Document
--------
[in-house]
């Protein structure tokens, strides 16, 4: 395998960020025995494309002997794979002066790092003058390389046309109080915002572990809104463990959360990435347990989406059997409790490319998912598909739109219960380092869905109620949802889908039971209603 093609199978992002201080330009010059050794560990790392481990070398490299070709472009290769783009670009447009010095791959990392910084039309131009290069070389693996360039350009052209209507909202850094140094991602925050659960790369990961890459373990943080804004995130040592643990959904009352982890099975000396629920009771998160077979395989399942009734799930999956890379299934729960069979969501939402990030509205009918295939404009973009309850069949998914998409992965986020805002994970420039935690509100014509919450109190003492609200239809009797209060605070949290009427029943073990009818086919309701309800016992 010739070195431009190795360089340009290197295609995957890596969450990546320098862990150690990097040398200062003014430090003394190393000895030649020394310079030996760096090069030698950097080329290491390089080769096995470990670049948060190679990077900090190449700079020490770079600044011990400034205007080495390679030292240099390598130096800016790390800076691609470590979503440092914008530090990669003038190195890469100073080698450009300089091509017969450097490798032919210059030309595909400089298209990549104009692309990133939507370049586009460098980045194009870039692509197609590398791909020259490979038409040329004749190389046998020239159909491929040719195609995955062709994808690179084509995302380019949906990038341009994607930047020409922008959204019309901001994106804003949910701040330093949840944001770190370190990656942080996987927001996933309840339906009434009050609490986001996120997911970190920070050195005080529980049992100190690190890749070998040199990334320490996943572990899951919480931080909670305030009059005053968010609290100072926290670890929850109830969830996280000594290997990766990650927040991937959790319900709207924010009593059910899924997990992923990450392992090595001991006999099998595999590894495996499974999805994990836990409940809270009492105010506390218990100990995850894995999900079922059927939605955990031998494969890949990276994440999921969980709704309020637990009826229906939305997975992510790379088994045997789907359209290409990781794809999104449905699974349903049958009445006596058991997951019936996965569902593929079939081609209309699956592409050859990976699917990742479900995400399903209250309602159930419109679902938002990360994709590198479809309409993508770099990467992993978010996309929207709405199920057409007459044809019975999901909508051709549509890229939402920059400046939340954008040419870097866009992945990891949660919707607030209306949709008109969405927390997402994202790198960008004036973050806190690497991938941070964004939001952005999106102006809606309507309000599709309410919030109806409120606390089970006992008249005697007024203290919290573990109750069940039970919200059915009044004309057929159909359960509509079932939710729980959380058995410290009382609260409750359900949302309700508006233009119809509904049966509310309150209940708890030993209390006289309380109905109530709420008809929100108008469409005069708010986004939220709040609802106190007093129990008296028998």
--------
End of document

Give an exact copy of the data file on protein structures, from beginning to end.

[in-house]
């Protein structure tokens, strides 16, 4: 395998960020025995494309002997794979002066790092003058390389046309109080915002572990809104463990959360990435347990989406059997409790490319998912598909739109219960380092869905109620949802889908039971209603 093609199978992002201080330009010059050794560990790392481990070398490299070709472009290769783009670009447009010095791959990392910084039309131009290069070389693996360039350009052209209507909202850094140094991602925050659960790369990961890459373990943080804004995130040592643990959904009352982890099975000396629920009771998160077979395989399942009734799930999956890379299934729960069979969501939402990030509205009918295939404009973009309850069949998914998409992965986020805002994970420039935690509100014509919450109190003492609200239809009797209060605070949290009427029943073990009818086919309701309800016992 010739070195431009190795360089340009290197295609995957890596969450990546320098862990150690990097040398200062003014430090003394190393000895030649020394310079030996760096090069030698950097080329290491390089080769096995470990670049948060190679990077900090190449700079020490770079600044011990400034205007080495390679030292240099390598130096800016790390800076691609470590979503440092914008530090990669003038190195890469100073080698450009300089091509017969450097490798032919210059030309595909400089298209990549104009692309990133939507370049586009460098980045194009870039692509197609590398791909020259490979038409040329004749190389046998020239159909491929040719195609995955062709994808690179084509995302380019949906990038341009994607930047020409922008959204019309901001994106804003949910701040330093949840944001770190370190990656942080996987927001996933309840339906009434009050609490986001996120997911970190920070050195005080529980049992100190690190890749070998040199990334320490996943572990899951919480931080909670305030009059005053968010609290100072926290670890929850109830969830996280000594290997990766990650927040991937959790319900709207924010009593059910899924997990992923990450392992090595001991006999099998595999590894495996499974999805994990836990409940809270009492105010506390218990100990995850894995999900079922059927939605955990031998494969890949990276994440999921969980709704309020637990009826229906939305997975992510790379088994045997789907359209290409990781794809999104449905699974349903049958009445006596058991997951019936996965569902593929079939081609209309699956592409050859990976699917990742479900995400399903209250309602159930419109679902938002990360994709590198479809309409993508770099990467992993978010996309929207709405199920057409007459044809019975999901909508051709549509890229939402920059400046939340954008040419870097866009992945990891949660919707607030209306949709008109969405927390997402994202790198960008004036973050806190690497991938941070964004939001952005999106102006809606309507309000599709309410919030109806409120606390089970006992008249005697007024203290919290573990109750069940039970919200059915009044004309057929159909359960509509079932939710729980959380058995410290009382609260409750359900949302309700508006233009119809509904049966509310309150209940708890030993209390006289309380109905109530709420008809929100108008469409005069708010986004939220709040609802106190007093129990008296028998």